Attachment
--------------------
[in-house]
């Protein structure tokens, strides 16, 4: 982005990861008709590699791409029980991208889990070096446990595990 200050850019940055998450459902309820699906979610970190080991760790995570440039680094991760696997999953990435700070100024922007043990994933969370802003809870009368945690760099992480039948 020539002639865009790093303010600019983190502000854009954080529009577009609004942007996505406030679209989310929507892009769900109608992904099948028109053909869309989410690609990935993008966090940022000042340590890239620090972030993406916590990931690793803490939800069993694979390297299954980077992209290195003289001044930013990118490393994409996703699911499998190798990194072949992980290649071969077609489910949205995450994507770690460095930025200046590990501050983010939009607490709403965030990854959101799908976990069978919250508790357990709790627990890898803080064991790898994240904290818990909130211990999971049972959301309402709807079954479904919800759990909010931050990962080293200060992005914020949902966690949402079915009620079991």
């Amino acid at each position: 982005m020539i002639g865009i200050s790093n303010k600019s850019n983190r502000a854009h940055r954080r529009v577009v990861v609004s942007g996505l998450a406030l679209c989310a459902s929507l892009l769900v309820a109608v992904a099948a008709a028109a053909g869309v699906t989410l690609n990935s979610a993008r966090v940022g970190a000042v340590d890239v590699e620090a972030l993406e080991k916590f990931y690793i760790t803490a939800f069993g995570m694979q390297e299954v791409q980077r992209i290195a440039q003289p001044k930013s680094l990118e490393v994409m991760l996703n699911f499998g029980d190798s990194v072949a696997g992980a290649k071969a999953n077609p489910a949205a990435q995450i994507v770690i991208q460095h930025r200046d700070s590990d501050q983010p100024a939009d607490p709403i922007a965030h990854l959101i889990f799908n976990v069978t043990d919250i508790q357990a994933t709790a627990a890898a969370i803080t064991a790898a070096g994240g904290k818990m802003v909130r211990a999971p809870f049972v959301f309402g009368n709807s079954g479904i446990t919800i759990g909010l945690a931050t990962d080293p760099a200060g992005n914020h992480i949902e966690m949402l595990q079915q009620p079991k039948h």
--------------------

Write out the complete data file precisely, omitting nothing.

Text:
[in-house]
């Protein structure tokens, strides 16, 4: 982005990861008709590699791409029980991208889990070096446990595990 200050850019940055998450459902309820699906979610970190080991760790995570440039680094991760696997999953990435700070100024922007043990994933969370802003809870009368945690760099992480039948 020539002639865009790093303010600019983190502000854009954080529009577009609004942007996505406030679209989310929507892009769900109608992904099948028109053909869309989410690609990935993008966090940022000042340590890239620090972030993406916590990931690793803490939800069993694979390297299954980077992209290195003289001044930013990118490393994409996703699911499998190798990194072949992980290649071969077609489910949205995450994507770690460095930025200046590990501050983010939009607490709403965030990854959101799908976990069978919250508790357990709790627990890898803080064991790898994240904290818990909130211990999971049972959301309402709807079954479904919800759990909010931050990962080293200060992005914020949902966690949402079915009620079991």
């Amino acid at each position: 982005m020539i002639g865009i200050s790093n303010k600019s850019n983190r502000a854009h940055r954080r529009v577009v990861v609004s942007g996505l998450a406030l679209c989310a459902s929507l892009l769900v309820a109608v992904a099948a008709a028109a053909g869309v699906t989410l690609n990935s979610a993008r966090v940022g970190a000042v340590d890239v590699e620090a972030l993406e080991k916590f990931y690793i760790t803490a939800f069993g995570m694979q390297e299954v791409q980077r992209i290195a440039q003289p001044k930013s680094l990118e490393v994409m991760l996703n699911f499998g029980d190798s990194v072949a696997g992980a290649k071969a999953n077609p489910a949205a990435q995450i994507v770690i991208q460095h930025r200046d700070s590990d501050q983010p100024a939009d607490p709403i922007a965030h990854l959101i889990f799908n976990v069978t043990d919250i508790q357990a994933t709790a627990a890898a969370i803080t064991a790898a070096g994240g904290k818990m802003v909130r211990a999971p809870f049972v959301f309402g009368n709807s079954g479904i446990t919800i759990g909010l945690a931050t990962d080293p760099a200060g992005n914020h992480i949902e966690m949402l595990q079915q009620p079991k039948h």